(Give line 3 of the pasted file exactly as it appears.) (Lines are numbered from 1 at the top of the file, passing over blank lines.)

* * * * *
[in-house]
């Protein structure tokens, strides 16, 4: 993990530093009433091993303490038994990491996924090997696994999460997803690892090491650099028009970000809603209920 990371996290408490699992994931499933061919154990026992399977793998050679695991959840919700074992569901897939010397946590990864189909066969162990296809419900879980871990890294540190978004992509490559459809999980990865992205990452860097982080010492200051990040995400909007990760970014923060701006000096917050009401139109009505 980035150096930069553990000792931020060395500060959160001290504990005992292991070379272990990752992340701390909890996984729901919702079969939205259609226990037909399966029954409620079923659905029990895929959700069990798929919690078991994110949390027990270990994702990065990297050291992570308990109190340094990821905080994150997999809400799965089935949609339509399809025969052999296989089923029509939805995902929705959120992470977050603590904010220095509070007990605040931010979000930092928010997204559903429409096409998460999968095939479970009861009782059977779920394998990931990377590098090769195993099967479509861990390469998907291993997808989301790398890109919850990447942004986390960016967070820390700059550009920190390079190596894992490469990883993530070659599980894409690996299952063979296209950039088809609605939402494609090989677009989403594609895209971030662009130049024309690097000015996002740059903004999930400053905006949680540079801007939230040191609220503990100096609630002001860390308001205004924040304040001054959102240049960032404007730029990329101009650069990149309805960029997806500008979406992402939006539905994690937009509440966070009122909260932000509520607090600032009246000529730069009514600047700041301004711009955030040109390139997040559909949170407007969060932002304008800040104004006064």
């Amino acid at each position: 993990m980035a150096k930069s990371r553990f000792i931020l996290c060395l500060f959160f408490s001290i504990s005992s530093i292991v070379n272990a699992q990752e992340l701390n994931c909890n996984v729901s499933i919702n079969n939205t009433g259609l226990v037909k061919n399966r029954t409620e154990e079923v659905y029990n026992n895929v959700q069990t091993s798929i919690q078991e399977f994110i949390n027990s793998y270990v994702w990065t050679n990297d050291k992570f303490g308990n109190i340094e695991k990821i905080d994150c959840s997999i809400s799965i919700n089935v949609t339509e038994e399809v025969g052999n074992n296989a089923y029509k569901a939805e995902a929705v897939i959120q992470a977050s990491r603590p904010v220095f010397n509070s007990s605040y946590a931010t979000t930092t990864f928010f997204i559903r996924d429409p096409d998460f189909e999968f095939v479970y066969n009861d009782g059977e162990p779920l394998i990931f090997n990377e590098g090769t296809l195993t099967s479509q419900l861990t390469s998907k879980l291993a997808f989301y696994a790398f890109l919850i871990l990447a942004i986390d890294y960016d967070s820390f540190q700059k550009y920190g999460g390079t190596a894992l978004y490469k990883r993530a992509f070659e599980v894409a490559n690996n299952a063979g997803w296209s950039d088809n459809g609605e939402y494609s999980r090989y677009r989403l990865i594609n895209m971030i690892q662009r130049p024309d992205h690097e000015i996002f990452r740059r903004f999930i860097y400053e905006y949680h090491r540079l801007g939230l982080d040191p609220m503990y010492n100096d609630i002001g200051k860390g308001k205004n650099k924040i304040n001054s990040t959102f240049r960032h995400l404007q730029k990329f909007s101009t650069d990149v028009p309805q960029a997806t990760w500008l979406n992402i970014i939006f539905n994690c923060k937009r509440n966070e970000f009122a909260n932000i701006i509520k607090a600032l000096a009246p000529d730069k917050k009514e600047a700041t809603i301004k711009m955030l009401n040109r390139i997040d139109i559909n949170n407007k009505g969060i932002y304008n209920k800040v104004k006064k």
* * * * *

């Amino acid at each position: 993990m980035a150096k930069s990371r553990f000792i931020l996290c060395l500060f959160f408490s001290i504990s005992s530093i292991v070379n272990a699992q990752e992340l701390n994931c909890n996984v729901s499933i919702n079969n939205t009433g259609l226990v037909k061919n399966r029954t409620e154990e079923v659905y029990n026992n895929v959700q069990t091993s798929i919690q078991e399977f994110i949390n027990s793998y270990v994702w990065t050679n990297d050291k992570f303490g308990n109190i340094e695991k990821i905080d994150c959840s997999i809400s799965i919700n089935v949609t339509e038994e399809v025969g052999n074992n296989a089923y029509k569901a939805e995902a929705v897939i959120q992470a977050s990491r603590p904010v220095f010397n509070s007990s605040y946590a931010t979000t930092t990864f928010f997204i559903r996924d429409p096409d998460f189909e999968f095939v479970y066969n009861d009782g059977e162990p779920l394998i990931f090997n990377e590098g090769t296809l195993t099967s479509q419900l861990t390469s998907k879980l291993a997808f989301y696994a790398f890109l919850i871990l990447a942004i986390d890294y960016d967070s820390f540190q700059k550009y920190g999460g390079t190596a894992l978004y490469k990883r993530a992509f070659e599980v894409a490559n690996n299952a063979g997803w296209s950039d088809n459809g609605e939402y494609s999980r090989y677009r989403l990865i594609n895209m971030i690892q662009r130049p024309d992205h690097e000015i996002f990452r740059r903004f999930i860097y400053e905006y949680h090491r540079l801007g939230l982080d040191p609220m503990y010492n100096d609630i002001g200051k860390g308001k205004n650099k924040i304040n001054s990040t959102f240049r960032h995400l404007q730029k990329f909007s101009t650069d990149v028009p309805q960029a997806t990760w500008l979406n992402i970014i939006f539905n994690c923060k937009r509440n966070e970000f009122a909260n932000i701006i509520k607090a600032l000096a009246p000529d730069k917050k009514e600047a700041t809603i301004k711009m955030l009401n040109r390139i997040d139109i559909n949170n407007k009505g969060i932002y304008n209920k800040v104004k006064k």